What Does Reading Do To Your Brain? These 5 Effects Are Pretty Astounding
Since you were a child, you've probably been told to read because "it's good for you." Parents and doctors, teachers and librarians — even me on this very site — have touted the many health and wellness benefits of books, but has anyone every told you what reading does to your brain? You might be surprised to find out exactly what happens in your head when you crack open a book.
Reading is perhaps one of the best hobbies in the world, and one of the healthiest. Whether you're reading fiction or nonfiction, a newspaper or a poem, reading is not only educational and informative, it's entertaining and relaxing, too. And, although it is still a widely unexplored area, research on reading has shown its many benefits.
Over the years, doctors, scientists, and researchers have confirmed that reading is a stress-reducing activity that can lower your heart rate and blood pressure. It's been proven to improve people's memories, increase brain power, and even enhance empathic skills. Reading has even been linked to longer life spans.
So how exactly does reading do all that? Like so many other human phenomenons, it all starts with the brain. It may not feel like it, but when we are looking at words on the page, our brain is running several simultaneous processes, from word analysis and auditory detection to vocalization and visualization, to the experience we know and love called reading.
It's a magical, and still somewhat mysterious process, but here are five ways reading affects your brain, and what it means to your life.
1Reading heightens brain connectivity.
It's not uncommon for people to say that a book has changed their life, but did you know reading a novel can actually change the brain? Researchers at Emory University's Center for Neuropolicy have found that reading a narrative can cause changes in the brain, not only while participating in the activity but in resting-state connectivity, too. What exactly does that mean?
According to the study, when we read, the connection between the left temporal cortex of the brain — the area associated with language reception — is heightened. What's more, that heightened activity continues for several days following reading.
2It puts readers in the characters' shoes, figuratively and biologically.
According to the same study by Emory University, reading not only heightens the connectivity in the temporal cortex, but it also increases activity in the central sulcus of the brain, or region responsible for primary sensory motor activity. When we read, neurons in this area of the brain activate to create a sensation of not just reading about the action of the book, but experiencing the sensations it is describing.
For example, if you're reading a passage from Harry Potter where he is running away from the Dementors, the neurons associated with the physical act of running are actually activated. A phenomenon known as grounded cognition, reading doesn't only figuratively put you in someone else's shoes, it literally does that through the biology of the brain.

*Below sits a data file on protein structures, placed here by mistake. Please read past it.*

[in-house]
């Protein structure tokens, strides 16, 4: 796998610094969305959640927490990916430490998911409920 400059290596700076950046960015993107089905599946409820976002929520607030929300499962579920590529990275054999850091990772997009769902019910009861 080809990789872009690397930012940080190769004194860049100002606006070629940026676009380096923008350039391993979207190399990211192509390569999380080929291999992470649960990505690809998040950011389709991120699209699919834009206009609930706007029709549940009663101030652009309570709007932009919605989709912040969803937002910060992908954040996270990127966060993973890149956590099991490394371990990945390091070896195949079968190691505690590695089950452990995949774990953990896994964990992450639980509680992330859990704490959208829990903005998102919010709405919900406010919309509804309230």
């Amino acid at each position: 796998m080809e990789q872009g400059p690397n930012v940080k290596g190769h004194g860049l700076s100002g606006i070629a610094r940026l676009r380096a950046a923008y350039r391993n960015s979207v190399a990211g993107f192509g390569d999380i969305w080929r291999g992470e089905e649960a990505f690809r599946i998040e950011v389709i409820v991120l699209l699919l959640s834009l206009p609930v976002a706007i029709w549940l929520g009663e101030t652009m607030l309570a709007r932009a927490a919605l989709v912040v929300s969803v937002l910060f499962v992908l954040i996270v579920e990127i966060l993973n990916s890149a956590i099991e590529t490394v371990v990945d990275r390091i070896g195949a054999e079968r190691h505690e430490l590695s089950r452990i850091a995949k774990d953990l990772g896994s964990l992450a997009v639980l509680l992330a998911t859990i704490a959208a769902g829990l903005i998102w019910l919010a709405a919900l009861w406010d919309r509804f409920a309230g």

3It rewires the brain and creates new white matter.
Want to improve communication within the brain? Just crack open a book, because according to researchers at Carnegie Mellon University, reading exercises —at least in children, according to the study — can alter brain tissue in positive ways.
In 2009, scientists Timothy Keller and Marcel Just uncovered evidence that intense reading improvement instructions in young children actually causes the brain to physically rewire itself. In doing so, the brain creates more white matter which improves communication within the brain. The results suggest that reading deficits in children can point to specific problems in the brain's circuits that can be treated and improved with reading.
5It increases the capacity of your working memory.
A neurobiologically challenging activity, reading is the best kind of workout for your brain for so many reasons. Chief among them is the ability to improve memory, but how exactly does absorbing written information increase your brain's capacity for memory?
Reading involves several brain functions, including visual and auditory processes, phonemic awareness, fluency, comprehension, and more. According to the ongoing research at Haskins Laboratories for the Science of the Spoken and Written Word, reading, unlike watching or listening to media, gives the brain more time to stop, think, process, and imagine the narrative in from of us. This increased mental activity helps keep your memory sharp much in the way lifting weights keeps your muscles toned. Reading and processing what is written, from the letters to the words to the sentences to the stories themselves, boosts brain activity.
5It expands a reader's attention span.
Another side effect of this incredible brain workout, reading not only improves memory, but in increases attention spans, too. Because of the sequential narrative style of most books — a beginning, middle, and end — reading encourages the brain to think similarly in sequence, and thus spend more time on building a story rather than rushing through each detail.
According to neuroscientist Susan Greenfield and her book Mind Change, the internet has improved users' capacity for short-term memory and ability to multi-task, but it can actually split our attention, unlike reading. When we read a novel, we read linearly, rather than sporadically jumping from tab to tab, and slowly think about the information in front of us. This exercise of taking time to process the narrative, to think about the complex layers of the story and how they fit together, actually increases the capacity for longer attention spans, especially in children.